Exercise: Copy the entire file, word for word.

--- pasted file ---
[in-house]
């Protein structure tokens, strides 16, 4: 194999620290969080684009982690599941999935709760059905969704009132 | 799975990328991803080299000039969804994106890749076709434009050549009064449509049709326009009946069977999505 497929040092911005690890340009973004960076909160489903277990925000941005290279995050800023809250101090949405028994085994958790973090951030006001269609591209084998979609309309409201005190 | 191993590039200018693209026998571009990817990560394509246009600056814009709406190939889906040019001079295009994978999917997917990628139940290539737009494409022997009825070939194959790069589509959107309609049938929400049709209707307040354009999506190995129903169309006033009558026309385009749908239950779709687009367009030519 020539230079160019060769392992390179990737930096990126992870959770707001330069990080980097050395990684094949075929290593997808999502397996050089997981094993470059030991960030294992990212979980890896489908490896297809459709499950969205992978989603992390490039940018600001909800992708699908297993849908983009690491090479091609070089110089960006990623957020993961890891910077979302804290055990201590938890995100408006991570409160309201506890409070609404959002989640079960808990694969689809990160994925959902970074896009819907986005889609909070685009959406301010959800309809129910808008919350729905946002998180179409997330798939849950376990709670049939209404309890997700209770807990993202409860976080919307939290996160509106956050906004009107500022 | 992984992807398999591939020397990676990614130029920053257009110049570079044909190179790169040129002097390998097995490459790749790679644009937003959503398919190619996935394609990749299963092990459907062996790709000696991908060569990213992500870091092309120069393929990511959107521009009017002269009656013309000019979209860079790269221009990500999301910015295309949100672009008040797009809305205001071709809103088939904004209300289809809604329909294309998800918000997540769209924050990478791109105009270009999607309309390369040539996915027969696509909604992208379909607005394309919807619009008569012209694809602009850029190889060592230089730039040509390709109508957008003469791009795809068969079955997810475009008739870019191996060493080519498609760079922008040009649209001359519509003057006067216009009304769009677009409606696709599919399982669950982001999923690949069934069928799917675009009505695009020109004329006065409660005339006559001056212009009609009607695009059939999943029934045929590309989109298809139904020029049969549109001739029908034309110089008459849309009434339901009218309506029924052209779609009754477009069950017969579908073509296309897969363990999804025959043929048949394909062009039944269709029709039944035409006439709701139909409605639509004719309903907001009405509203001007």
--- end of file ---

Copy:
[in-house]
């Protein structure tokens, strides 16, 4: 194999620290969080684009982690599941999935709760059905969704009132 | 799975990328991803080299000039969804994106890749076709434009050549009064449509049709326009009946069977999505 497929040092911005690890340009973004960076909160489903277990925000941005290279995050800023809250101090949405028994085994958790973090951030006001269609591209084998979609309309409201005190 | 191993590039200018693209026998571009990817990560394509246009600056814009709406190939889906040019001079295009994978999917997917990628139940290539737009494409022997009825070939194959790069589509959107309609049938929400049709209707307040354009999506190995129903169309006033009558026309385009749908239950779709687009367009030519 020539230079160019060769392992390179990737930096990126992870959770707001330069990080980097050395990684094949075929290593997808999502397996050089997981094993470059030991960030294992990212979980890896489908490896297809459709499950969205992978989603992390490039940018600001909800992708699908297993849908983009690491090479091609070089110089960006990623957020993961890891910077979302804290055990201590938890995100408006991570409160309201506890409070609404959002989640079960808990694969689809990160994925959902970074896009819907986005889609909070685009959406301010959800309809129910808008919350729905946002998180179409997330798939849950376990709670049939209404309890997700209770807990993202409860976080919307939290996160509106956050906004009107500022 | 992984992807398999591939020397990676990614130029920053257009110049570079044909190179790169040129002097390998097995490459790749790679644009937003959503398919190619996935394609990749299963092990459907062996790709000696991908060569990213992500870091092309120069393929990511959107521009009017002269009656013309000019979209860079790269221009990500999301910015295309949100672009008040797009809305205001071709809103088939904004209300289809809604329909294309998800918000997540769209924050990478791109105009270009999607309309390369040539996915027969696509909604992208379909607005394309919807619009008569012209694809602009850029190889060592230089730039040509390709109508957008003469791009795809068969079955997810475009008739870019191996060493080519498609760079922008040009649209001359519509003057006067216009009304769009677009409606696709599919399982669950982001999923690949069934069928799917675009009505695009020109004329006065409660005339006559001056212009009609009607695009059939999943029934045929590309989109298809139904020029049969549109001739029908034309110089008459849309009434339901009218309506029924052209779609009754477009069950017969579908073509296309897969363990999804025959043929048949394909062009039944269709029709039944035409006439709701139909409605639509004719309903907001009405509203001007």